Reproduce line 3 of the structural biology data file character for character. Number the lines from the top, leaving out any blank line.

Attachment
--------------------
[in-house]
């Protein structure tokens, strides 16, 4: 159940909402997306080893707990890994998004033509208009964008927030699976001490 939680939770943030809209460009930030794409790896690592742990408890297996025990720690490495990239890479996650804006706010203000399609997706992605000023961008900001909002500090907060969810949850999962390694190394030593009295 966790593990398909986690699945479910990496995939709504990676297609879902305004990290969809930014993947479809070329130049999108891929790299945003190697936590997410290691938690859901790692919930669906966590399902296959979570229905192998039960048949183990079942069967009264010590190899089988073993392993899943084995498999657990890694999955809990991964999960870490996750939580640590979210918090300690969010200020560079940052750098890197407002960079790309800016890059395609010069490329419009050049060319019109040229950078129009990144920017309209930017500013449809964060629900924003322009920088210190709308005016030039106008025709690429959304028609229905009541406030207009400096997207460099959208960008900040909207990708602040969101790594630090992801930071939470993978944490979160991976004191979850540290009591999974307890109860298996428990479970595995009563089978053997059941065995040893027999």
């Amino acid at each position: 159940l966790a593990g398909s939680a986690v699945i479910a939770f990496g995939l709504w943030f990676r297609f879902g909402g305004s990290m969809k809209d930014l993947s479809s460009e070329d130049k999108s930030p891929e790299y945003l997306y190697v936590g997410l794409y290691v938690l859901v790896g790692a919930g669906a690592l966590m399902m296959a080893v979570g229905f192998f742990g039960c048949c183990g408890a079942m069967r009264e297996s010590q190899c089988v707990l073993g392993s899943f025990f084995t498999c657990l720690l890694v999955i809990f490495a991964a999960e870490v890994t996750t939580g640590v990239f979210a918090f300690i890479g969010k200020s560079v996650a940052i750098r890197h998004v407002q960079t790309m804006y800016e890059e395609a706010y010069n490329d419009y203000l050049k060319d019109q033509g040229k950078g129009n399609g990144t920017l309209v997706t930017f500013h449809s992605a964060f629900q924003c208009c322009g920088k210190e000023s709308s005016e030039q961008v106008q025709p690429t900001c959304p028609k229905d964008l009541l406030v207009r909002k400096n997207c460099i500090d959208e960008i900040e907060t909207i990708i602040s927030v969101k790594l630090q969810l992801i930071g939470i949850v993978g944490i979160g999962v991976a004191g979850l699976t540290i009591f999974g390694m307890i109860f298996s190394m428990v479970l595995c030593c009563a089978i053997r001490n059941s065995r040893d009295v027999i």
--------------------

């Amino acid at each position: 159940l966790a593990g398909s939680a986690v699945i479910a939770f990496g995939l709504w943030f990676r297609f879902g909402g305004s990290m969809k809209d930014l993947s479809s460009e070329d130049k999108s930030p891929e790299y945003l997306y190697v936590g997410l794409y290691v938690l859901v790896g790692a919930g669906a690592l966590m399902m296959a080893v979570g229905f192998f742990g039960c048949c183990g408890a079942m069967r009264e297996s010590q190899c089988v707990l073993g392993s899943f025990f084995t498999c657990l720690l890694v999955i809990f490495a991964a999960e870490v890994t996750t939580g640590v990239f979210a918090f300690i890479g969010k200020s560079v996650a940052i750098r890197h998004v407002q960079t790309m804006y800016e890059e395609a706010y010069n490329d419009y203000l050049k060319d019109q033509g040229k950078g129009n399609g990144t920017l309209v997706t930017f500013h449809s992605a964060f629900q924003c208009c322009g920088k210190e000023s709308s005016e030039q961008v106008q025709p690429t900001c959304p028609k229905d964008l009541l406030v207009r909002k400096n997207c460099i500090d959208e960008i900040e907060t909207i990708i602040s927030v969101k790594l630090q969810l992801i930071g939470i949850v993978g944490i979160g999962v991976a004191g979850l699976t540290i009591f999974g390694m307890i109860f298996s190394m428990v479970l595995c030593c009563a089978i053997r001490n059941s065995r040893d009295v027999i």